- 4 ml/kg per gram increase in hemoglobin desired, up to 20 ml/kg at a single visit for children
- 2, 3, or 4 units per transfusion for adults. Common regimen: 3 units if the pretransfusion hemoglobin level is <10 g/dl; 2 units if the pretransfusion hemoglobin level is ≥10 g/dl
The volume of blood transfused during a visit may be changed to maintain the target pretransfusion hemoglobin level.
Are There Other Transfusion Considerations for People with β Thalassemia?
In general, it is important to consider the following when developing a transfusion plan for people with β thalassemia:
- People who have an intact spleen may need more blood during their transfusions than those who have had a splenectomy.
- Adults weighing more than 60 kg may need 4 units of blood at some visits.
- Higher target pretransfusion hemoglobin levels or more frequent transfusions are needed for people with
- Congestive heart failure
- Pulmonary hypertension
- Symptomatic extramedullary hematopoietic masses
- Occurrence of severe fatigue or bone pain in pretransfusion period
- People with congestive heart failure may also need a reduced transfusion volume and rate, depending on their cardiac function.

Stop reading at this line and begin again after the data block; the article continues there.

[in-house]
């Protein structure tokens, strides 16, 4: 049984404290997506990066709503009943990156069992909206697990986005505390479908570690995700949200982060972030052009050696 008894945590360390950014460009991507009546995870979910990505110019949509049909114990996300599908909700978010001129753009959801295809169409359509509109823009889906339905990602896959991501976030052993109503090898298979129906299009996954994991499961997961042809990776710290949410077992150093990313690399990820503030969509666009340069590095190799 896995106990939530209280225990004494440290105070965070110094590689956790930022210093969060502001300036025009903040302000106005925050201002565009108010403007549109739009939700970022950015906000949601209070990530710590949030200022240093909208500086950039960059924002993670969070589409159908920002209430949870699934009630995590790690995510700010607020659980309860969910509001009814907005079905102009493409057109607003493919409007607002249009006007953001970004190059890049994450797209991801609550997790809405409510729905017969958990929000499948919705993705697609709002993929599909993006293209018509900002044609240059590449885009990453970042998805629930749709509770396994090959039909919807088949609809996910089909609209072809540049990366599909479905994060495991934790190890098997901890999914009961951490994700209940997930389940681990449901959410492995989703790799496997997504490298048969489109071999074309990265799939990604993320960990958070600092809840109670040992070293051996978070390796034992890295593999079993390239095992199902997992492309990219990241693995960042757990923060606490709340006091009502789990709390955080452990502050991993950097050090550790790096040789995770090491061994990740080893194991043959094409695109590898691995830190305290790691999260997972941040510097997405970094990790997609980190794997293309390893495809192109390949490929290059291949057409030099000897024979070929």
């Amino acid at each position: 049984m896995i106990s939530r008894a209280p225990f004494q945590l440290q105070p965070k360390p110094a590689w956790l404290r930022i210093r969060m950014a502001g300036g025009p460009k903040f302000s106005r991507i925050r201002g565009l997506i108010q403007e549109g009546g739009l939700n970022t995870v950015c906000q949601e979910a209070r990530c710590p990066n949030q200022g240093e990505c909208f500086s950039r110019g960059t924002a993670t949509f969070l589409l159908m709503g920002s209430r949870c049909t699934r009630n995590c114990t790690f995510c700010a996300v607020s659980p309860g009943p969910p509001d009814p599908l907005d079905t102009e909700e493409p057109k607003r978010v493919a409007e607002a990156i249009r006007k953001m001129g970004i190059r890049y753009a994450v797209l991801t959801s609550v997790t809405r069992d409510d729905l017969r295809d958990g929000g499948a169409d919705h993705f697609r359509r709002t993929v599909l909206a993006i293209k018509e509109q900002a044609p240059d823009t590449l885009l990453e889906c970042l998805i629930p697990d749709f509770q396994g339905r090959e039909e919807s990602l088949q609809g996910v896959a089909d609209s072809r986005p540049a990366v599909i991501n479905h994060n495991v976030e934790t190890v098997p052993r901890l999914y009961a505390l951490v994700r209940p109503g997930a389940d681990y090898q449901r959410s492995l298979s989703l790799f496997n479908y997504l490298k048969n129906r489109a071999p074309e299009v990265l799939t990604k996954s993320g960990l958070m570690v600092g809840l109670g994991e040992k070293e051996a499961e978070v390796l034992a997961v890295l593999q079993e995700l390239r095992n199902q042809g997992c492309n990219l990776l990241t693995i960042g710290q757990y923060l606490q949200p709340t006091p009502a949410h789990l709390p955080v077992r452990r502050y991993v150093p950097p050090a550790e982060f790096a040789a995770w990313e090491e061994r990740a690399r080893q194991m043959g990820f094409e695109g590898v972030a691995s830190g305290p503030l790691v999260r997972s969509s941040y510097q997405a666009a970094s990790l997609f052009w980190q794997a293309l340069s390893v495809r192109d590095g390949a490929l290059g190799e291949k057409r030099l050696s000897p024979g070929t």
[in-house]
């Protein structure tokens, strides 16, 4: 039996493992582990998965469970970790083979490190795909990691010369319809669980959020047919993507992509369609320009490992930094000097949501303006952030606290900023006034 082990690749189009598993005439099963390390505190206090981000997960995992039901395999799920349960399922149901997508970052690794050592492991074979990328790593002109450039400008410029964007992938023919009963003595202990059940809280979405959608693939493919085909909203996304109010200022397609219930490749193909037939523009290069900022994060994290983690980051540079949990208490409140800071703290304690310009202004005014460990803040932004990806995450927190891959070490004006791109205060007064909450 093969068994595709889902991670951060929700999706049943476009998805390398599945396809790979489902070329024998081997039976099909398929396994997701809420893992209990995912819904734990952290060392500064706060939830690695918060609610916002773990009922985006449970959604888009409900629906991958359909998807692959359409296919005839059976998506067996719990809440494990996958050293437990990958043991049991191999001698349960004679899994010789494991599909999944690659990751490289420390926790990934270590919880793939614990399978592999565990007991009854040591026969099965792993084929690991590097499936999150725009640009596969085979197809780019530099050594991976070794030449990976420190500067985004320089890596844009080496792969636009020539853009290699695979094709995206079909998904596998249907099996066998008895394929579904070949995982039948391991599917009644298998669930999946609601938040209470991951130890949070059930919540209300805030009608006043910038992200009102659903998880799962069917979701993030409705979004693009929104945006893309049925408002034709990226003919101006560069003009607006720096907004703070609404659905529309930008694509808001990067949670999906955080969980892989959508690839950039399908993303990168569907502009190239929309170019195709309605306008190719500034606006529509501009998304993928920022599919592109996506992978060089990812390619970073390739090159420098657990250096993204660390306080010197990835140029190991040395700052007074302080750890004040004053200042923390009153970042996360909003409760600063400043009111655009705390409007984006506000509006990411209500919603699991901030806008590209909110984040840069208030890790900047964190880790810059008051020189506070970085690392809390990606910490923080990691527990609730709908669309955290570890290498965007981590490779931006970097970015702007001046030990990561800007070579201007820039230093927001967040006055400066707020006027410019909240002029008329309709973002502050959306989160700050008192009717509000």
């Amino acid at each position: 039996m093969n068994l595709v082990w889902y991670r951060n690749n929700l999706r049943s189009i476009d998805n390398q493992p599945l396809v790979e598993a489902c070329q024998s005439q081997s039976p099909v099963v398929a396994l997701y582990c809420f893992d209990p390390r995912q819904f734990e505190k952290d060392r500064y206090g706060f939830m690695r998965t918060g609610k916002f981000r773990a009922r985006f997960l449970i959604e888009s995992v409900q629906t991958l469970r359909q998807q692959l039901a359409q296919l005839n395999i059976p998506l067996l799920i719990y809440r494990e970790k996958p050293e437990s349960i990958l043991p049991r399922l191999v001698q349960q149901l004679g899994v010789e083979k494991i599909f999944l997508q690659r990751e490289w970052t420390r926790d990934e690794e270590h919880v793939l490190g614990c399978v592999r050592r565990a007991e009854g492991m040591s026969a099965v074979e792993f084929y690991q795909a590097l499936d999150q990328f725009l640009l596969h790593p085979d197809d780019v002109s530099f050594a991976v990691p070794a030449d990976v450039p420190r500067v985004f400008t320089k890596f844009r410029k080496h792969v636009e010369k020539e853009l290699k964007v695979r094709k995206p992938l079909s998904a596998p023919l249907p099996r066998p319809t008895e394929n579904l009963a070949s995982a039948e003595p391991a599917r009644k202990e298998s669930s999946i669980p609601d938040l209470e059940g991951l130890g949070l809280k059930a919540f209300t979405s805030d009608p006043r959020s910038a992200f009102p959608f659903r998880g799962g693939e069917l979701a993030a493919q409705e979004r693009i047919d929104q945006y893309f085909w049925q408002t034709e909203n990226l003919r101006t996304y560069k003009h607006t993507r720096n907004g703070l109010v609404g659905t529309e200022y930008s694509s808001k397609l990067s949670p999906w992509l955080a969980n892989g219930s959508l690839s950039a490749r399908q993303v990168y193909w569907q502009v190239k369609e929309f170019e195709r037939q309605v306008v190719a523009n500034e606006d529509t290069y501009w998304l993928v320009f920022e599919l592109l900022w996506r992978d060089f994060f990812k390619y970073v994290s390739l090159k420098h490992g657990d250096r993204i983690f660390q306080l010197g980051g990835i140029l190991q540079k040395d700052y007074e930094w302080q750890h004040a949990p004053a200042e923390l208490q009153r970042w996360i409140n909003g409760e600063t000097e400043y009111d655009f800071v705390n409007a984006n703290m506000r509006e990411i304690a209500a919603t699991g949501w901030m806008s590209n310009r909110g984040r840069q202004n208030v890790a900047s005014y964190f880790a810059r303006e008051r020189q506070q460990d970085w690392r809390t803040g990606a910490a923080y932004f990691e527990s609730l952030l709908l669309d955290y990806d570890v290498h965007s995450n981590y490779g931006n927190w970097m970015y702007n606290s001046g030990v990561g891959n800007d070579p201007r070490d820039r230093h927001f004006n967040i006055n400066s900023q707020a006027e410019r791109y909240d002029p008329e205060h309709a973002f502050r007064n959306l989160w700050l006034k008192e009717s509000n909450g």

More information about target pre-transfusion hemoglobin levels can be found in the Thalassemia Management Checklist: Guidelines for Managing Transfusion Therapy for Thalassemia.
Reference: Lal A, Wong T, Keel S, Pagano M, Chung J, Kamdar A, et al. The transfusion management of beta thalassemia in the United States. Transfusion. 2021;1–13. https://onlinelibrary.wiley.com/doi/10.1111/trf.16640
The Thalassemia Transfusion Resources were supported by cooperative agreement number CDC-RFA-DD19-1903, funded by the Centers for Disease Control and Prevention (CDC). They were developed by Georgia State University Research Foundation, Inc., Joan & Sanford I. Weill Medical College of Cornell University, and The Regents of the University of California San Francisco in collaboration with CDC. The materials have been developed as a supplemental (user-friendly) resource for healthcare providers, blood banks, and persons with thalassemia and their families to provide key information from a recent evidence-based report that details recommendations for the transfusion management of beta thalassemia in the United States.
These materials are not part of the CDC guidelines and recommendations. The original evidence-based report and recommendations were developed in 2021 by a multi-disciplinary committee, the Thalassemia Western Consortium, consisting of members from 10 hematology centers. The consortium was partially funded under a prior cooperative agreement CDC-RFA-DD14-1406. While the Consortium was supported with federal funding, its work on clinical recommendations for transfusion practices was independent of CDC, and the contents of the resulting published report and these thalassemia transfusion resources are solely the responsibility of the authors and do not necessarily represent the official views of, nor an endorsement by, CDC or the Department of Health and Human Services.